News

U.S. Lighthouse Society 2019 Calendar – This Calendar Supports Lighthouses!

#3 Calendar 2015
Front Cover: Barnegat, NJ – Edward Hewitt

Lighthouses are not only important historical structures representing our maritime heritage, they are also architectural wonders. Located in stunning picturesque locations, they are inspirational in nature and are often lovingly memorialized by all kinds of artists including writers, photographers, and film makers.

Simply “being” at a lighthouse and enjoying its surrounding property is a deeply meaningful experience to most, and something that creates a lasting memory. This year we challenged our members to present their best photos in seven different categories.

Click here to order your 2019 calendar today!

Here are the photos that were selected for the 2019 calendar:

01 Weather - South_Haven MI_by_Michael_McKinney
Weather: South Haven, MI – Michael McKinney
02 Tech - Jupiter_Lighthouse_FL_2014_by_Christine_Pabst
Technology: Jupiter, FL – Christine Pabst
03 Pres Project - Sandy Point Shoal_Dave Jurgensen
Preservation Project: Sandy Point Shoal, MD – David Jurgensen
04 Reflection - Spurn_Lightship_Hull_England_2017_by_Yvette_Dills
Reflection: Spurn Lightship, Hull, England – Yvette Dills
05 Landscape - Castillo_San_Filipe_Del_Morro_Lighthouse_in_Puerto_Rico_2...
Landscape: Castillo San Filipe Del Morro, Puerto Rico – Michael Smith
06 Landscape - Mobile_Bay_AL_2014_by_Rich_Buckner
Landscape: Mobile Bay, Alabama – Rich Buckner
07 Abstract - Anclote Key _Carlene Bruha .
Abstract: Anclote Key, FL – John Bruha
08 Sunrise - Hillsboro_Inlet_2013-01-06._Ralph Krugler
Sunrise – Hillsboro Inlet, FL – Ralph Krugler
09 Abstract - FoweyRocksFL2015byEric_S._Martin
Abstract – Fowey Rocks, FL – Eric Martin

10 Reflection - Boston_Harbor_MA_2012_by_Rick_Schneider
Reflection – Boston Harbor, MA – Rick Schneider
11 Grand Haven Lights, MI by Bill Bates
Weather – Grand Haven Lights, MI – Bill Bates
12 Weather - Port Austin Reef_Hallie Wilson
Port Austin Reef, MI – Hallie Wilson
000 Back Cover -Reflection - New_Canal_LA_2018_by_David_Zapatka
Back Cover: New Canal, LA – David Zapatka

 2019 Honorable Mention

Russ Katje, Betty Veronico, Jeannette O’Neal, Dave Waller, Michael Douglas, Michael Unruh

A big thank you to all of you who submitted your wonderful photos! 

News

Tawas Point Lighthouse Keeper Program is accepting applicants for 2019

Tawas Point State Park is located on the shores of Lake Huron, 2.5 miles southeast of East Tawas in Iosco County, Michigan. The most iconic feature of the park is the Victorian‐era Tawas Point Lighthouse.

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Tawas Point Lighthouse (USLHS archives)

The Tawas Point Lighthouse Keeper Program provides participants the privilege of living at one of Michigan’s most notable lighthouses, and assisting in its preservation and presentation to the public.

Interested? Click here to find out more and to apply for the program.

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U.S. Lighthouse Society News is produced by the U.S. Lighthouse Society to support lighthouse preservation, history, education and research. You can receive these posts via email if you click on the “SUBSCRIBE” button in the right-hand column. Please support this electronic newsletter by joining the U.S. Lighthouse Society if you are not already a member.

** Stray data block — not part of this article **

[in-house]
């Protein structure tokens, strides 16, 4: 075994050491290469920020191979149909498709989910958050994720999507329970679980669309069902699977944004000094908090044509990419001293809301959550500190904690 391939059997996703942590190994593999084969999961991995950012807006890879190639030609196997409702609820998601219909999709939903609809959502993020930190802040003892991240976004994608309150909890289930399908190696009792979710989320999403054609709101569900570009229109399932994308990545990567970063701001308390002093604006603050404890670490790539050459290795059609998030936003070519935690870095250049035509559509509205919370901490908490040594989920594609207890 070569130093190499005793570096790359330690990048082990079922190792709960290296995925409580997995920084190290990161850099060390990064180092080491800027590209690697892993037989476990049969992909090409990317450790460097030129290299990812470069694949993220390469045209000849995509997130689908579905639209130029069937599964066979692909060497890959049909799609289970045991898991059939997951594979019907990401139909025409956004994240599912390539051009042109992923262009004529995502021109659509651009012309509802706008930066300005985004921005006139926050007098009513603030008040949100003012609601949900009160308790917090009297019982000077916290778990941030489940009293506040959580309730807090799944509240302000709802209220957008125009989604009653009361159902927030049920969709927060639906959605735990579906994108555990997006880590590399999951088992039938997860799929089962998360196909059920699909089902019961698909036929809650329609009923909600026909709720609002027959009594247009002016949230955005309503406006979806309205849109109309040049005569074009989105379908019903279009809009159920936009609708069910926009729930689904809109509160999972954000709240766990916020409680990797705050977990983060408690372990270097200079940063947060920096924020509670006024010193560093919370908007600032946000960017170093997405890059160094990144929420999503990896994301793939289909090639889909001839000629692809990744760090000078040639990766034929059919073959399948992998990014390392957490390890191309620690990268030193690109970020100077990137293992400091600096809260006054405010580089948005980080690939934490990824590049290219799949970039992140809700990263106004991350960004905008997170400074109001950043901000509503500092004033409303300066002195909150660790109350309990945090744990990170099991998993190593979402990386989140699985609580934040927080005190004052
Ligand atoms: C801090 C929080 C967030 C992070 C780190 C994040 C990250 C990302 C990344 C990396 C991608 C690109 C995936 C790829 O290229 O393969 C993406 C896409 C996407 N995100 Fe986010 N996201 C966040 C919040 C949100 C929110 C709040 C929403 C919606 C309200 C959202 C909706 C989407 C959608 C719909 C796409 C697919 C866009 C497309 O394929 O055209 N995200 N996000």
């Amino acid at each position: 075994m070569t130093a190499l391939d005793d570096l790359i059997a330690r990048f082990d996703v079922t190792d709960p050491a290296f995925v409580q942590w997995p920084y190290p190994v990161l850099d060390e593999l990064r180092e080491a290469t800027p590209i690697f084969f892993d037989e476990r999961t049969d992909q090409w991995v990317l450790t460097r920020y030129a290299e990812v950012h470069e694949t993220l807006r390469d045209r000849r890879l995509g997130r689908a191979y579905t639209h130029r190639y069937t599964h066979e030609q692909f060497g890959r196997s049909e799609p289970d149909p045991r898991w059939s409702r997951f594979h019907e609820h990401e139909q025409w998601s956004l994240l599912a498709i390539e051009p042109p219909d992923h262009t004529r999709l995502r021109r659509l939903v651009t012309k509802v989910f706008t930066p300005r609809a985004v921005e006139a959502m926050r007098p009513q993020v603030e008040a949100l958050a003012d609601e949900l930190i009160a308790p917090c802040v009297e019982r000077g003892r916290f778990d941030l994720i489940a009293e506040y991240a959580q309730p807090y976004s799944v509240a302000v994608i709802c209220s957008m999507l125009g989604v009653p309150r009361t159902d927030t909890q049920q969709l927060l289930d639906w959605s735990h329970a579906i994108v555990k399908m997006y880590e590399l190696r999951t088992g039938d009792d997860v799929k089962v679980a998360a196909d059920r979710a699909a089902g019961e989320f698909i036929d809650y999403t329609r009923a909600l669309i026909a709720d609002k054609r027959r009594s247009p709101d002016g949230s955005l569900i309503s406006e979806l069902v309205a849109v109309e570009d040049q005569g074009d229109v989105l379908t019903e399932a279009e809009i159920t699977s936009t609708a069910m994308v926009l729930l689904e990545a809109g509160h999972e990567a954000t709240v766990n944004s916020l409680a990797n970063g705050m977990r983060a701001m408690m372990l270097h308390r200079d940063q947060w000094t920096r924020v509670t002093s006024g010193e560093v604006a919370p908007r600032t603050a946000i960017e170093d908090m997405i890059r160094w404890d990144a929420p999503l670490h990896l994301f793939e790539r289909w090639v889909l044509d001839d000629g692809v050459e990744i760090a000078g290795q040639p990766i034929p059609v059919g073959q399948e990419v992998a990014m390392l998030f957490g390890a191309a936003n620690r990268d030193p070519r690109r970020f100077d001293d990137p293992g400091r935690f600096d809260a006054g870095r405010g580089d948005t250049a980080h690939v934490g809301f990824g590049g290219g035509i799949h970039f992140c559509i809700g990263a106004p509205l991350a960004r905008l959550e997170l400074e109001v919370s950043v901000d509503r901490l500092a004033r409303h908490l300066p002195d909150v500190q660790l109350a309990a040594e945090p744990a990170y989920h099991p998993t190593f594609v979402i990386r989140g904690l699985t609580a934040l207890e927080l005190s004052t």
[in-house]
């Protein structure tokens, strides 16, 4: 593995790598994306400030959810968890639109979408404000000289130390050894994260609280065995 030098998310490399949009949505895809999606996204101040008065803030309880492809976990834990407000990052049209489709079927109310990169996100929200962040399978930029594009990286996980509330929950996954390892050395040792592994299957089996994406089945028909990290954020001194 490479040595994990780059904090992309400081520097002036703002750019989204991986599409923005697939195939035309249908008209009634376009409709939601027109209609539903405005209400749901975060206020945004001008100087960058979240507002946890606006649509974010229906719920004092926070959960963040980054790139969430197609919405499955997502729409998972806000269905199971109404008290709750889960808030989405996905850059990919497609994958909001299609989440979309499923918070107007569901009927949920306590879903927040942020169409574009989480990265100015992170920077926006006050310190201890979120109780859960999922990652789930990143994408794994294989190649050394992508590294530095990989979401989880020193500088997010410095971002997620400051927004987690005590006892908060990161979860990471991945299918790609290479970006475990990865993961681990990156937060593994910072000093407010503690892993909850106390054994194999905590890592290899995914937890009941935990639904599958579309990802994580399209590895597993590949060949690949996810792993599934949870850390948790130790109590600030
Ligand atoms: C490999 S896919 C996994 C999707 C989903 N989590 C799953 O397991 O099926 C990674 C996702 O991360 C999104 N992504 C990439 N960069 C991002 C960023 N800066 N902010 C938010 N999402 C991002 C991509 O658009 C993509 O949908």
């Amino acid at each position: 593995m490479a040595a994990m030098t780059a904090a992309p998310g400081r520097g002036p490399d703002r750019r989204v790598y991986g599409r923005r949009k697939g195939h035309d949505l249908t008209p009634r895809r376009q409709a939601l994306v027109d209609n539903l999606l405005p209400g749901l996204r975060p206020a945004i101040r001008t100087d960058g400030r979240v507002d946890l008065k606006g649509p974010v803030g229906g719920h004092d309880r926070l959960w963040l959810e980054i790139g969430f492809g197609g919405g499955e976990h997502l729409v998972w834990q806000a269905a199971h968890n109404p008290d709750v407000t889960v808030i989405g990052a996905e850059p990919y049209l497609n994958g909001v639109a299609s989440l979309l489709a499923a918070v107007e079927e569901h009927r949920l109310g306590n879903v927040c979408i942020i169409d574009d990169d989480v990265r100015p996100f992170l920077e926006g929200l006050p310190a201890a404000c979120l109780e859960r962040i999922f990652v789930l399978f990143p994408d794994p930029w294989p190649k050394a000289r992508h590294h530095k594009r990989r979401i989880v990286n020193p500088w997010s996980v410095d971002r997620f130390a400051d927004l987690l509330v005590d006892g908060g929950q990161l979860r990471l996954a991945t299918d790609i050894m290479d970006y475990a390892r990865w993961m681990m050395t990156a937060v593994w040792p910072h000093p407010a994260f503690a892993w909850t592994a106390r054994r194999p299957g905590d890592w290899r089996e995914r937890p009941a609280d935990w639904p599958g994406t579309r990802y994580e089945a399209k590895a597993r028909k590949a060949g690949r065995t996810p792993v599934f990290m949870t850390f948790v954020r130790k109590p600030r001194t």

If you have items of interest to the lighthouse community and its supporters, please email them to Jeremy at nelights@gmail.com.

News

The State of New Jersey proposes placing a “Geotube” to save East Point Lighthouse

East Point Lighthouse in 2008 (USLHS archives)

New Jersey’s historic East Point Lighthouse on Delaware Bay is severely threatened by erosion. A recent storm breeched the dune system that protected it, making the situation even more dire. The New Jersey Department of Environmental Protection has come up with a creative solution: the placement of a 900-foot-long “Geotube,” made of synthetic material and filled with sand. Due to environmental concerns, the project can’t happen until next summer.

Click here to read more about this story in the Press of Atlantic City

 

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U.S. Lighthouse Society News is produced by the U.S. Lighthouse Society to support lighthouse preservation, history, education and research. You can receive these posts via email if you click on the “SUBSCRIBE” button in the right-hand column. Please support this electronic newsletter by joining the U.S. Lighthouse Society if you are not already a member.

If you have items of interest to the lighthouse community and its supporters, please email them to Jeremy at nelights@gmail.com.

News

Australia’s first light station celebrates its 200th anniversary

On November 30, 1818 — 200 years ago yesterday — the whale oil lamp in the original Macquarie Lighthouse, south of the entrance to the harbor of Sydney, Australia, was lighted for the first time. The original tower was completed in 1818 by convict Francis Greenway, who earned a pardon for his work.

MaquarieLighthouseGreenway
The first Macquarie Lighthouse, built 1816-18. Photograph taken in the 1870s; from the Papers of James Barnet, State Library of New South Wales.

The original lighthouse, made of soft sandstone, deteriorated quickly, and the 85-foot tower that stands today was built in 1883. It was automated in 1976 and is managed and controlled by the Australian Maritime Safety Authority out of Canberra.

You can read more on the ABC Radio Sydney site

And you can read more on the Macquarie University site

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U.S. Lighthouse Society News is produced by the U.S. Lighthouse Society to support lighthouse preservation, history, education and research. You can receive these posts via email if you click on the “SUBSCRIBE” button in the right-hand column. Please support this electronic newsletter by joining the U.S. Lighthouse Society if you are not already a member.

If you have items of interest to the lighthouse community and its supporters, please email them to Jeremy at nelights@gmail.com.